GOOD

Mind the Gap: Fathers Who Show Up

An inner-city schoolteacher celebrates Mr. Burgos. “Eighty percent of success is showing up.” It may be...

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An inner-city schoolteacher celebrates Mr. Burgos.

“Eighty percent of success is showing up.” It may be ironic to begin a post about Father’s Day with a quote from Woody Allen, but as I thought about the role fathers play in my students’ lives, I kept coming back to it.

Applied to fatherhood, Allen’s standard sets a low bar, yet the majority of my students’ fathers cannot measure up. As Americans gather this Sunday to honor their dads, celebrations will be muted in many families where too many men are missing or absent.

Among this dearth of dads, however, are a handful of honorable fathers who play active roles in their children’s lives—men like Rafael Burgos, who has spent the past few decades juggling his work responsibilities with those of being a supportive parent to his three children. In this barren landscape of fathers, he is an oak tree. This Father’s Day is for him.

Mr. Burgos’s youngest daughter, Jada, is set to graduate from our high school in a week’s time. Her graduation will not only cap her rise from a deferential girl into a mature young woman who can assert now herself. It also represents a triumph for her mother and father.

After all, it's for Jada that Mr. Burgos rises at 5:00 a.m. each morning to begin his duties as a building superintendent. Eleven hours later, Mr. Burgos’s shift ends and he puts on his metaphorical Dad hat, checking in on his daughter’s homework assignments and social life, putting a smile on her face, and reminding her about what is necessary to reach her goals and aspirations.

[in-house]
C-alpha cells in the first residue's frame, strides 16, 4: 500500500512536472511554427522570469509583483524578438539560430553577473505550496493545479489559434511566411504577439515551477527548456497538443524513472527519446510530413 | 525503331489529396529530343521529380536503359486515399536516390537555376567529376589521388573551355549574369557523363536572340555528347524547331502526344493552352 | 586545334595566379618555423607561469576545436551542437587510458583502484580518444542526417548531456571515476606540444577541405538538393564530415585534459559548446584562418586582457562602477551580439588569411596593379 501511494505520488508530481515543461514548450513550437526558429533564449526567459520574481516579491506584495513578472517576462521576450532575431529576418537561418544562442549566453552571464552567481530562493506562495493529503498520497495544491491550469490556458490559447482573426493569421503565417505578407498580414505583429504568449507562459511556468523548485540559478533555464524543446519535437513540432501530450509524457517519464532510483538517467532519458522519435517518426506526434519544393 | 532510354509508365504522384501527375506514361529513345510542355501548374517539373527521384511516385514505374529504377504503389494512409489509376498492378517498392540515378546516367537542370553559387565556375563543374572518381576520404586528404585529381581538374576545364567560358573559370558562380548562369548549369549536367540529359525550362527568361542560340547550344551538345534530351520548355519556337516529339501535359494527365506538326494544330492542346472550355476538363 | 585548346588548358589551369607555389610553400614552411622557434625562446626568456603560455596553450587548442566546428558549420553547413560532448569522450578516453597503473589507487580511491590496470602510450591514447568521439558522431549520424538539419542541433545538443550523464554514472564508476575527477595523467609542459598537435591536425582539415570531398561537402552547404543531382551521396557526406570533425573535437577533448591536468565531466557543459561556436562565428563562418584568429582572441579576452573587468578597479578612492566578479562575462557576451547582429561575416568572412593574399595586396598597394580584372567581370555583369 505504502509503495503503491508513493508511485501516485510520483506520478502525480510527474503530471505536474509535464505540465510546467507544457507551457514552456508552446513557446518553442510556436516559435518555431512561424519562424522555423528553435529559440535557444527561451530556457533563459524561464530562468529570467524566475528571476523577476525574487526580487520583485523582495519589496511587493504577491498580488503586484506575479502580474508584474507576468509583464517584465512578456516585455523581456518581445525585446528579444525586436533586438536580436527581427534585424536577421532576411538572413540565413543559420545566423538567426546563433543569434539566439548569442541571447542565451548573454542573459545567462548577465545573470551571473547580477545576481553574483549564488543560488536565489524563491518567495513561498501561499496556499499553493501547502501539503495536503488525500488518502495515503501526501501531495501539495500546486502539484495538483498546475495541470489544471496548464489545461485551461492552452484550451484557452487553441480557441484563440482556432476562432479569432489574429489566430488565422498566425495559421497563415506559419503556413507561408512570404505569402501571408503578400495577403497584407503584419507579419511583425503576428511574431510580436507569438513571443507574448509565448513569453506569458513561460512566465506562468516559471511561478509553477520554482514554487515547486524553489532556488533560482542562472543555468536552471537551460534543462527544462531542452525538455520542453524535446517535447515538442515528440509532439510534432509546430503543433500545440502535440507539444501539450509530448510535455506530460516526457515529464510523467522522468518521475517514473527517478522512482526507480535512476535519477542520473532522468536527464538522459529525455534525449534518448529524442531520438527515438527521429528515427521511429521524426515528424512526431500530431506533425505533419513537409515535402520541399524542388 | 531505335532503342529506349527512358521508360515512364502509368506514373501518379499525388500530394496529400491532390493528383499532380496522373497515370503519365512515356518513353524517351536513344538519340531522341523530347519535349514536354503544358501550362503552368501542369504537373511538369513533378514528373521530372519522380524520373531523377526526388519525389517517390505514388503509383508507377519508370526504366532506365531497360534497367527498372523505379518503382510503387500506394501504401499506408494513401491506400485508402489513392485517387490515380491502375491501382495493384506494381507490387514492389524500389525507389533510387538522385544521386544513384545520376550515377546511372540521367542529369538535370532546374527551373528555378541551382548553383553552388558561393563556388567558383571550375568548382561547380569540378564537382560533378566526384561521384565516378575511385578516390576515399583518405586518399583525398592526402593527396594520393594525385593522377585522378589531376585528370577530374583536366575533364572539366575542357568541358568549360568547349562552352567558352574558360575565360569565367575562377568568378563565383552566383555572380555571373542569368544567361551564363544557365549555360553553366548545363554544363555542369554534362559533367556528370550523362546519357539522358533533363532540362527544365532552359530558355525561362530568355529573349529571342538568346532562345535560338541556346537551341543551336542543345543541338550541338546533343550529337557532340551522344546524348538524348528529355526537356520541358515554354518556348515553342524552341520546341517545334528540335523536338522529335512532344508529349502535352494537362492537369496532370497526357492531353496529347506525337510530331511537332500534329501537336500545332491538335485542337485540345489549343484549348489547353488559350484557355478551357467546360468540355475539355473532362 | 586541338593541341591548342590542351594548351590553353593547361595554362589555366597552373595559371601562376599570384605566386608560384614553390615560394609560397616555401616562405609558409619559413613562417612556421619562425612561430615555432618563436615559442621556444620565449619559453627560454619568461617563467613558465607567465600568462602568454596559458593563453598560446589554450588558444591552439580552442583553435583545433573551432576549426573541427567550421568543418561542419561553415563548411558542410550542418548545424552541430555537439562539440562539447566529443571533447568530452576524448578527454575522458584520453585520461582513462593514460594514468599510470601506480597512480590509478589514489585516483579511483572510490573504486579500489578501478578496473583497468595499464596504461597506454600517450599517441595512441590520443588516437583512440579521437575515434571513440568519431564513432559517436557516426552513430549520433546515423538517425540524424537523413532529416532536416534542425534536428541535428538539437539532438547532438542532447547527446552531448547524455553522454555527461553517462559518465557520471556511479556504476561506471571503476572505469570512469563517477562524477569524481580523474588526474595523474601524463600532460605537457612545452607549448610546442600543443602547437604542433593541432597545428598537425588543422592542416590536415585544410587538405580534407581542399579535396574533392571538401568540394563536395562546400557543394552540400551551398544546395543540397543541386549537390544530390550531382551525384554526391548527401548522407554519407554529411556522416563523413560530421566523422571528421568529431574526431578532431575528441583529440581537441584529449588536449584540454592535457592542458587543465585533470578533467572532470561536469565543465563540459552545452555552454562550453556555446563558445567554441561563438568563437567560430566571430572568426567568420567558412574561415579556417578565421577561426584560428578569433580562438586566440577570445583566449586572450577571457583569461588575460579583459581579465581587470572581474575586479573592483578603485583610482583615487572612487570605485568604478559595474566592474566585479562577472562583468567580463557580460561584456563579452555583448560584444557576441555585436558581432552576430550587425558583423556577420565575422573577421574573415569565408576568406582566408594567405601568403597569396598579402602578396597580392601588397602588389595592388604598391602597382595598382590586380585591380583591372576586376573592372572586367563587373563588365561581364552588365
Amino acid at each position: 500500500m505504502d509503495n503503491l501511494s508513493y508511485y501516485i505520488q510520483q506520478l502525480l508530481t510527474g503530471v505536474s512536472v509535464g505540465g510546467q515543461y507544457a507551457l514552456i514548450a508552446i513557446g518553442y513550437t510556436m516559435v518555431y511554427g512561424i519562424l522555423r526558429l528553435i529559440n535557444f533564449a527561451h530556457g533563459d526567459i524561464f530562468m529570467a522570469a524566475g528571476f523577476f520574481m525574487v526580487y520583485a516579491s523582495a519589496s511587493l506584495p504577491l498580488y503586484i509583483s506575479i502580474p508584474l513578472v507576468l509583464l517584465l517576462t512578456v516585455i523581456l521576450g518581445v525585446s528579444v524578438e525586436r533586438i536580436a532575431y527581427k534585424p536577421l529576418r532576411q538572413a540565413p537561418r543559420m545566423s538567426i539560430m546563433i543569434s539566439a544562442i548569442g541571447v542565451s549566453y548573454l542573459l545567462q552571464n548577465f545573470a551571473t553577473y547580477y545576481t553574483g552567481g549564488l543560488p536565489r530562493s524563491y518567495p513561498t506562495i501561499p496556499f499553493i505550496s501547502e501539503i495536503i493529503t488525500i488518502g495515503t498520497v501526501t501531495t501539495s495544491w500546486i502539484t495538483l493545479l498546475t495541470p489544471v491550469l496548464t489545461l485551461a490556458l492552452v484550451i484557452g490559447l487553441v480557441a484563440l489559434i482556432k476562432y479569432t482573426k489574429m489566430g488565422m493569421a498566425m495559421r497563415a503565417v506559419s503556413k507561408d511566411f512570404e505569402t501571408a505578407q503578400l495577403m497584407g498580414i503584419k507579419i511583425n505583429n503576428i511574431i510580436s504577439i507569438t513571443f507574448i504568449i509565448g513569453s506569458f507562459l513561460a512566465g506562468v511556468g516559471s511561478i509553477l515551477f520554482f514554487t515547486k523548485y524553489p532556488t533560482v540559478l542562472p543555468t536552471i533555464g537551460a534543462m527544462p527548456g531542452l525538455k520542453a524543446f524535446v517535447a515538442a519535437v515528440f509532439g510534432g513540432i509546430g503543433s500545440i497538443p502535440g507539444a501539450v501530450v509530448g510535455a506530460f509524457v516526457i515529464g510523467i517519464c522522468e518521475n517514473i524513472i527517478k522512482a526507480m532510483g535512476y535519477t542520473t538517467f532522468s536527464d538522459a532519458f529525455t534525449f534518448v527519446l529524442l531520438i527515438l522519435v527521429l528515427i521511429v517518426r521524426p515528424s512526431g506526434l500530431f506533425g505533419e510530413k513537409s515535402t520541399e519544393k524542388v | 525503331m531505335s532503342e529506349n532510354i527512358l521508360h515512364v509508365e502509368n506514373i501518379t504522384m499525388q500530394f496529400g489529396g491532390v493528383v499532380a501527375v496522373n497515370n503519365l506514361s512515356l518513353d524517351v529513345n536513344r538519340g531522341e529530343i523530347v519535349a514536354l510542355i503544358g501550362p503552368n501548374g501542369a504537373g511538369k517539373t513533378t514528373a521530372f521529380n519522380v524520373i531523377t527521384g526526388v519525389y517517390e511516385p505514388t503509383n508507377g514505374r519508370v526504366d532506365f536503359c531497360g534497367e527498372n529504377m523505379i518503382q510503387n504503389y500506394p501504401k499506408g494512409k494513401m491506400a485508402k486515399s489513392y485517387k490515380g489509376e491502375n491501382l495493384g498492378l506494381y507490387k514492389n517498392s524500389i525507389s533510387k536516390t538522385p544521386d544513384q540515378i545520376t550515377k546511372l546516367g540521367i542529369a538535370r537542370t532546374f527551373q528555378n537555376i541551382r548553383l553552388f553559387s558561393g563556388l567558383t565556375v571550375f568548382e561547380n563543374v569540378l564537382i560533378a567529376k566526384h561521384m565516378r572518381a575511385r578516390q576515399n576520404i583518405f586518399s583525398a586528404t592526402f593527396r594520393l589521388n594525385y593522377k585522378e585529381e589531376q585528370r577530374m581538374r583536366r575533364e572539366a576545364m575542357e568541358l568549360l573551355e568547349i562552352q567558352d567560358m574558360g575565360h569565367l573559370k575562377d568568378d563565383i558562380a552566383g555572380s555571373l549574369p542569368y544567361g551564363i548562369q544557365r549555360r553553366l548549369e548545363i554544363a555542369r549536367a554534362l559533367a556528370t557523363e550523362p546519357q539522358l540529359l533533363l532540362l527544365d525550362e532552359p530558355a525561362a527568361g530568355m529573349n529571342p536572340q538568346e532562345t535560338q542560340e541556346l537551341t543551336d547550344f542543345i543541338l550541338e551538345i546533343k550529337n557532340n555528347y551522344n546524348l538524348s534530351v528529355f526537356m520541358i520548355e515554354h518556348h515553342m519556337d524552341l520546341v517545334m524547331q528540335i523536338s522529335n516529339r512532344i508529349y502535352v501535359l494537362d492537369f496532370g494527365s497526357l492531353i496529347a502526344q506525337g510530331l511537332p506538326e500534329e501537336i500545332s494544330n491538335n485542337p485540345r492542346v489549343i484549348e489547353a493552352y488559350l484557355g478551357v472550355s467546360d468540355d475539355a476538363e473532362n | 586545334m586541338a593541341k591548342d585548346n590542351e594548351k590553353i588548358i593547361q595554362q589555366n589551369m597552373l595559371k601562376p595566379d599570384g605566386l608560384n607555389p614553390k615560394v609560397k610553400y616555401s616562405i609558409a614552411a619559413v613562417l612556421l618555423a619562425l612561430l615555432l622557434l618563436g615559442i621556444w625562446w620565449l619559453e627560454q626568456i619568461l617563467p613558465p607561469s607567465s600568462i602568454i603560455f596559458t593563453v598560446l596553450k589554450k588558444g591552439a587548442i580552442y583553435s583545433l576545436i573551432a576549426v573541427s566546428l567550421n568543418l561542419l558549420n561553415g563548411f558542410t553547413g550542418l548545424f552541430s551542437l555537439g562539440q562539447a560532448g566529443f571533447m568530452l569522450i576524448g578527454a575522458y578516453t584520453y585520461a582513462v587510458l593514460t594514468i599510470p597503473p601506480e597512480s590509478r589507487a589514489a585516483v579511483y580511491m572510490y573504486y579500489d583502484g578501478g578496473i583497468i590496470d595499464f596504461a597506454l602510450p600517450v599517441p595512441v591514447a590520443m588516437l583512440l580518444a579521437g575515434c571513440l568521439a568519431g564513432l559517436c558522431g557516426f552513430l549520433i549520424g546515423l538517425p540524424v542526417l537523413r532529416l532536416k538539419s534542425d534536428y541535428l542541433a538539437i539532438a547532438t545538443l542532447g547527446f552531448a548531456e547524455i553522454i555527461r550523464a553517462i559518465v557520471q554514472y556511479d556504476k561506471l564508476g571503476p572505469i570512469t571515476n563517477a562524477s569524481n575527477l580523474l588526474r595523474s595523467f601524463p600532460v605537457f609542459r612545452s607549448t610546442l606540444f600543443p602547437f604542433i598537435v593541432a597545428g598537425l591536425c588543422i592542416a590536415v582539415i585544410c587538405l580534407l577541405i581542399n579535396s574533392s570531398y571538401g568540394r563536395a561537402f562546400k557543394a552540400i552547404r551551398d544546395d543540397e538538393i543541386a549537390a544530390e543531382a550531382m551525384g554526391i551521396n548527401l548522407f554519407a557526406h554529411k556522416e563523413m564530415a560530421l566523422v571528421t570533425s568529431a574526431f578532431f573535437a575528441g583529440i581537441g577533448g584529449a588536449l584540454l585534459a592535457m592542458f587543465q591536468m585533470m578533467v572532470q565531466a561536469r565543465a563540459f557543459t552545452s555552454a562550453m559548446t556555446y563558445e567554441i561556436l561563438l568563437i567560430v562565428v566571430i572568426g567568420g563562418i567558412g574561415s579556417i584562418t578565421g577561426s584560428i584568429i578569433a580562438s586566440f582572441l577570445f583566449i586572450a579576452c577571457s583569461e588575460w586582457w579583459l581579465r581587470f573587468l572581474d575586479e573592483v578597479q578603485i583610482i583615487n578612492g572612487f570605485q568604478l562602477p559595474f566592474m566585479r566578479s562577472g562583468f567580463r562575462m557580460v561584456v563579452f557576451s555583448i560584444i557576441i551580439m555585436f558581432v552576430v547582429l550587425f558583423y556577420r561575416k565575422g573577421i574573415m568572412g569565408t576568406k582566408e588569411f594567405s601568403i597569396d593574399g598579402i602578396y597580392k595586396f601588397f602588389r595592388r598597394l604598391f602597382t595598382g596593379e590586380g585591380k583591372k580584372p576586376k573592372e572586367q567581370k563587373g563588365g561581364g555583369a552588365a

While this balancing act is standard for many of my students’ mothers or grandmothers, I have not come across a more active, responsible father in my two years of teaching. At every parent-teacher conference, there is the gregarious Mr. Burgos with his bold handshake and broad-faced smile. Recently, at 4:15 in the morning on the day that Jada and others began our school's trip to New Orleans, there was Mr. Burgos driving her over and helping her with her luggage. At senior prom, there was Mr. Burgos again, snapping photos of Jada and her date outside the dance hall.

“My dad is always there for me when I need him,” Jada wrote in an email, “And that makes me feel happy since I have a person who will pick me up when I fall.”

While such paternal support is typical in some communities, only about a quarter of my students live with their biological fathers; the percentage who receive “wisdom” from their dad, as Jada says she does, is even lower. My students have talked with me about being raped by their father, of having their father stand by while a relative abused them, of waiting for hours as the time for their father to pick them up came and went.

Two weeks ago, I was talking with a student when I asked her what she was doing after school. She said she was going into Manhattan. I asked her why. She said it was to visit her father, who is in jail.

Through diligence and dedication, Mr. Burgos has risen above his peers. And in so doing, he has not only served as a model to his son about what it means to be a man, but has taught his daughters an invaluable lesson about what they can expect from a partner. He is affectionate, compassionate, and hands-on. As a result, his children are mature, hard-working, and polite.


After completing high school in Puerto Rico, Mr. Burgos didn’t have enough money to attend college, where he had hoped to study psychology. He instead turned to work and parenting, imploring his children to make something of themselves. He advised them to choose a career based not how much it paid them but on how much passion it instilled in them.

This fall, after a lifetime of hard work and sacrifice, Mr. Burgos will send his eldest daughter, Jada, onto college, where she will begin her scholarship-supported studies of forensic psychology.

Happy Father’s Day, Mr. Burgos.

Brendan Lowe is a Teach for America corps member who is in his second year of teaching high school in the South Bronx. His dispatch for GOOD appears on Fridays.

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